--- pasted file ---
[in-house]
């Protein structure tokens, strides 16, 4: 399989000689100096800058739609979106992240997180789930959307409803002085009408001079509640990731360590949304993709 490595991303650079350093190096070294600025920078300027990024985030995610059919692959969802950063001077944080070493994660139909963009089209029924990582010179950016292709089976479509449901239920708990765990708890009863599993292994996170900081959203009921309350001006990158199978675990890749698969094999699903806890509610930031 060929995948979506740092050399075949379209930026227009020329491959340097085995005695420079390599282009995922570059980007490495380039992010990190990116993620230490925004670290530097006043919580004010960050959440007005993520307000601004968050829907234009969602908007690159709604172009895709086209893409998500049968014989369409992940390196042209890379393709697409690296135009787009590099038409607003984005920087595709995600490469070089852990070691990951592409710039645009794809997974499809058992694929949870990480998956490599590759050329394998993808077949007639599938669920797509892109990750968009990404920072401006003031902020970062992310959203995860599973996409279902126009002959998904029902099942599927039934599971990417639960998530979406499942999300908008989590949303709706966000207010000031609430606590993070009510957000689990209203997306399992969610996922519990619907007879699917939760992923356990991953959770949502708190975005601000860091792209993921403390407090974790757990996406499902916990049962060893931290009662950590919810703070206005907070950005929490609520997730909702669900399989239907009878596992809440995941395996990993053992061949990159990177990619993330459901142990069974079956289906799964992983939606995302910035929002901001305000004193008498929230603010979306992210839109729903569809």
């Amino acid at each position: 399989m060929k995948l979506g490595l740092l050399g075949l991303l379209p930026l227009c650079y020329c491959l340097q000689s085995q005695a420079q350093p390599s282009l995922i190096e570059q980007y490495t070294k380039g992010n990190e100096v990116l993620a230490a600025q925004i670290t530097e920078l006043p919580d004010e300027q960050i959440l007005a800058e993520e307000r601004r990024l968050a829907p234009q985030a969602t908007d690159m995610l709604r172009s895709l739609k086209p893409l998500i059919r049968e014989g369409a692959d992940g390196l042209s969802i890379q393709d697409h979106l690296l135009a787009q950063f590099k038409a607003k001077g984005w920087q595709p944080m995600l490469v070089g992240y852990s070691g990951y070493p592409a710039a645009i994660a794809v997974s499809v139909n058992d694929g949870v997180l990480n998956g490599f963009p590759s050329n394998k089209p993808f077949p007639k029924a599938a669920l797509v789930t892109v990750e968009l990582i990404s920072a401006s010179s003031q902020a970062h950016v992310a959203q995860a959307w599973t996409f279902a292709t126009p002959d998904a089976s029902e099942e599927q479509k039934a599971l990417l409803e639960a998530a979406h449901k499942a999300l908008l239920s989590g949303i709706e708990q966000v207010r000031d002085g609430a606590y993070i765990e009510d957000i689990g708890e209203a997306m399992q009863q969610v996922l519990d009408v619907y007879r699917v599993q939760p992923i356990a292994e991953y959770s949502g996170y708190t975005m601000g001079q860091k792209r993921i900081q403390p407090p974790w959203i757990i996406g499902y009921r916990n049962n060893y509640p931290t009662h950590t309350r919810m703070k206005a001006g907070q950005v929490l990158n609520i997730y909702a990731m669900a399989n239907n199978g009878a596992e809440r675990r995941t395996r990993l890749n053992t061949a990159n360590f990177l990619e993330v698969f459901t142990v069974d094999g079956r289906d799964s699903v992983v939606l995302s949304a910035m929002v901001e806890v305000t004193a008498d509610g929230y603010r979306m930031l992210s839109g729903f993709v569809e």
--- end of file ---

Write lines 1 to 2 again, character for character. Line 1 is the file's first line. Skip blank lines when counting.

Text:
[in-house]
């Protein structure tokens, strides 16, 4: 399989000689100096800058739609979106992240997180789930959307409803002085009408001079509640990731360590949304993709 490595991303650079350093190096070294600025920078300027990024985030995610059919692959969802950063001077944080070493994660139909963009089209029924990582010179950016292709089976479509449901239920708990765990708890009863599993292994996170900081959203009921309350001006990158199978675990890749698969094999699903806890509610930031 060929995948979506740092050399075949379209930026227009020329491959340097085995005695420079390599282009995922570059980007490495380039992010990190990116993620230490925004670290530097006043919580004010960050959440007005993520307000601004968050829907234009969602908007690159709604172009895709086209893409998500049968014989369409992940390196042209890379393709697409690296135009787009590099038409607003984005920087595709995600490469070089852990070691990951592409710039645009794809997974499809058992694929949870990480998956490599590759050329394998993808077949007639599938669920797509892109990750968009990404920072401006003031902020970062992310959203995860599973996409279902126009002959998904029902099942599927039934599971990417639960998530979406499942999300908008989590949303709706966000207010000031609430606590993070009510957000689990209203997306399992969610996922519990619907007879699917939760992923356990991953959770949502708190975005601000860091792209993921403390407090974790757990996406499902916990049962060893931290009662950590919810703070206005907070950005929490609520997730909702669900399989239907009878596992809440995941395996990993053992061949990159990177990619993330459901142990069974079956289906799964992983939606995302910035929002901001305000004193008498929230603010979306992210839109729903569809």